PMs are not the boss of me

Finding problem-alignment as a designer

Aaron Cecchini-Butler


A person draws on a board and another person watches.
Photo by Kaleidico on Unsplash

It’s a tale as old as time. PM (Product Manager) writes a ticket. The ticket goes something like this:

The assumption being that a designer will “do X.”

If you’re getting tickets like this (or worse, tickets with mockups or sketches) — you’re PM is jumping past the problem-alignment stage. This means that you’re not getting a chance to provide input at an extremely vital stage.

Sometimes a ticket will read:

Again, the designer is given the task of “doing Y.”

Make it stop

If this is NOT the culture at your organization, and problem-alignment is respected — you can stop reading.

If you have gotten tickets like this — I have some tips.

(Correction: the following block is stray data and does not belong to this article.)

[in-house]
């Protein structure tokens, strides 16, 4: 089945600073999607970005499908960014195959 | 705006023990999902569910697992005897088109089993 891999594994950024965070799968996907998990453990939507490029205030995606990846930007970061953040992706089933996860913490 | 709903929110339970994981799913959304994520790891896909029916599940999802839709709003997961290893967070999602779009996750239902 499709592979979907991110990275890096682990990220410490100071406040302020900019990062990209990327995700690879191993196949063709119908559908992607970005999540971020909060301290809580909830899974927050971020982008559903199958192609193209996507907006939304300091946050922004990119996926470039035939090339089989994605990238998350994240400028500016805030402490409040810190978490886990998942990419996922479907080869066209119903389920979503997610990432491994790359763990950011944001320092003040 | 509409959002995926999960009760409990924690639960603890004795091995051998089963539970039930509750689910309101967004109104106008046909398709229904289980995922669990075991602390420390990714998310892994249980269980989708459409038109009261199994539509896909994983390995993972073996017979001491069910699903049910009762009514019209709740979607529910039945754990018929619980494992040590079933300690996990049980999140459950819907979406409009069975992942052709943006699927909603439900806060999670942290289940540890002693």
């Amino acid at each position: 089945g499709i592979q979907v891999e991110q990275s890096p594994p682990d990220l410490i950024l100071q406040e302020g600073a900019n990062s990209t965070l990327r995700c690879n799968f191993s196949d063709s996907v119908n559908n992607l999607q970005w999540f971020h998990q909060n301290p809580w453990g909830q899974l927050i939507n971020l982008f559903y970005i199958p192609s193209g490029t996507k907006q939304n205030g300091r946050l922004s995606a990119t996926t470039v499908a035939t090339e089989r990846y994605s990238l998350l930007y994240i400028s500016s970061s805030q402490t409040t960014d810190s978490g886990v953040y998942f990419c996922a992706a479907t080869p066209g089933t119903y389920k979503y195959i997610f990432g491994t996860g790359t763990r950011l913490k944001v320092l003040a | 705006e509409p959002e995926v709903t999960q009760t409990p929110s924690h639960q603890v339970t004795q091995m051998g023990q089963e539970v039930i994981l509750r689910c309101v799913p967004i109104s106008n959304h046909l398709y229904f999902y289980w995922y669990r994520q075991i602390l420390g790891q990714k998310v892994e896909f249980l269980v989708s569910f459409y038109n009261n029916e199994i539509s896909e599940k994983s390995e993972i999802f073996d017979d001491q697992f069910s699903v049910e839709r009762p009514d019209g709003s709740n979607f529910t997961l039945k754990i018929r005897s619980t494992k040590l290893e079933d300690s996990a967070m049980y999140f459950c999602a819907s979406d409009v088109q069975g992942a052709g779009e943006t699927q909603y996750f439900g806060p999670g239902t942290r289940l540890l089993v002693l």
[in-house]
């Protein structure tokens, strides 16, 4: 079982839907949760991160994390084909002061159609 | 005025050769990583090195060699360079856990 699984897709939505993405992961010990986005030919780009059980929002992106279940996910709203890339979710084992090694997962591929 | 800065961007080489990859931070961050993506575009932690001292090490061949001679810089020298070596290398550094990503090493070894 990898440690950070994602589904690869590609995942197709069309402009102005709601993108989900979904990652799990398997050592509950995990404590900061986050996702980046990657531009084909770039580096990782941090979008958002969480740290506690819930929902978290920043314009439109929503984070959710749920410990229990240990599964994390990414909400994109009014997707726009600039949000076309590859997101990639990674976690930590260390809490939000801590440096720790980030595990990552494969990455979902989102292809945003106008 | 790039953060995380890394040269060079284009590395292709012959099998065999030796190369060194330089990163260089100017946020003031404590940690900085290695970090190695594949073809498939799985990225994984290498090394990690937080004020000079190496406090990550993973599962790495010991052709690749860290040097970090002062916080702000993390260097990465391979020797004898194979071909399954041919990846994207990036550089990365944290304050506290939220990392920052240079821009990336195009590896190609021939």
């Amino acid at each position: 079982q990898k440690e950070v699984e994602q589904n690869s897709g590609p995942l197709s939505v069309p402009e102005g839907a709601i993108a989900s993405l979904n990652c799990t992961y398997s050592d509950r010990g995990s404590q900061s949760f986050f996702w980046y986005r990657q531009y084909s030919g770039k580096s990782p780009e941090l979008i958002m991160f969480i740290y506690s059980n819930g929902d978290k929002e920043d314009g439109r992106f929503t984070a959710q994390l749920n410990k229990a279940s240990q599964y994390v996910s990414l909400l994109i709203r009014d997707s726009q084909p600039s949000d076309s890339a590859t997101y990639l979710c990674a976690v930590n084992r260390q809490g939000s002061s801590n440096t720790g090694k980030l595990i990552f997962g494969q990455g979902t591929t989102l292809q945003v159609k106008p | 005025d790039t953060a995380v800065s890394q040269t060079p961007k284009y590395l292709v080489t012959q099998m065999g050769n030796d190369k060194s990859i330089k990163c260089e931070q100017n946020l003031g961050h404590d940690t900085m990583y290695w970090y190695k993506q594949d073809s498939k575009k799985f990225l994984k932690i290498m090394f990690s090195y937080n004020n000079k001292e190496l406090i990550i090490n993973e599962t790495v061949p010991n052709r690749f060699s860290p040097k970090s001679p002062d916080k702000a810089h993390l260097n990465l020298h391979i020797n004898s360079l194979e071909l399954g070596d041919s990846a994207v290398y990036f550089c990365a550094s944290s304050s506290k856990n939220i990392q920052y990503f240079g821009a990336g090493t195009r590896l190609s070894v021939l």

And worst of all, if design is treated like a service for product and engineering to utilize, bookmark this article.

What is problem-alignment

Problem-alignment is simply the task of making sure that everyone who is working on a project agrees on the definition of the problem.

For example, let’s say a PM writes you the following ticket:

Within this ticket is an implied problem. The problem, as defined by the PM, is that the “Buy Now” button is too small. But do you, as the product designer, agree with that? Do other sources of data point to the same problem?

For instance, do buttons of the same size work consistently throughout the app? Does user research point to a different problem? Perhaps the problem is that the button is consistently below the fold, and would benefit from being sticky. Or the button is using a secondary style…



Aaron Cecchini-Butler

Senior Systems Designer at Grubhub working on Cookbook (our design system) — as well as contributing to product design work.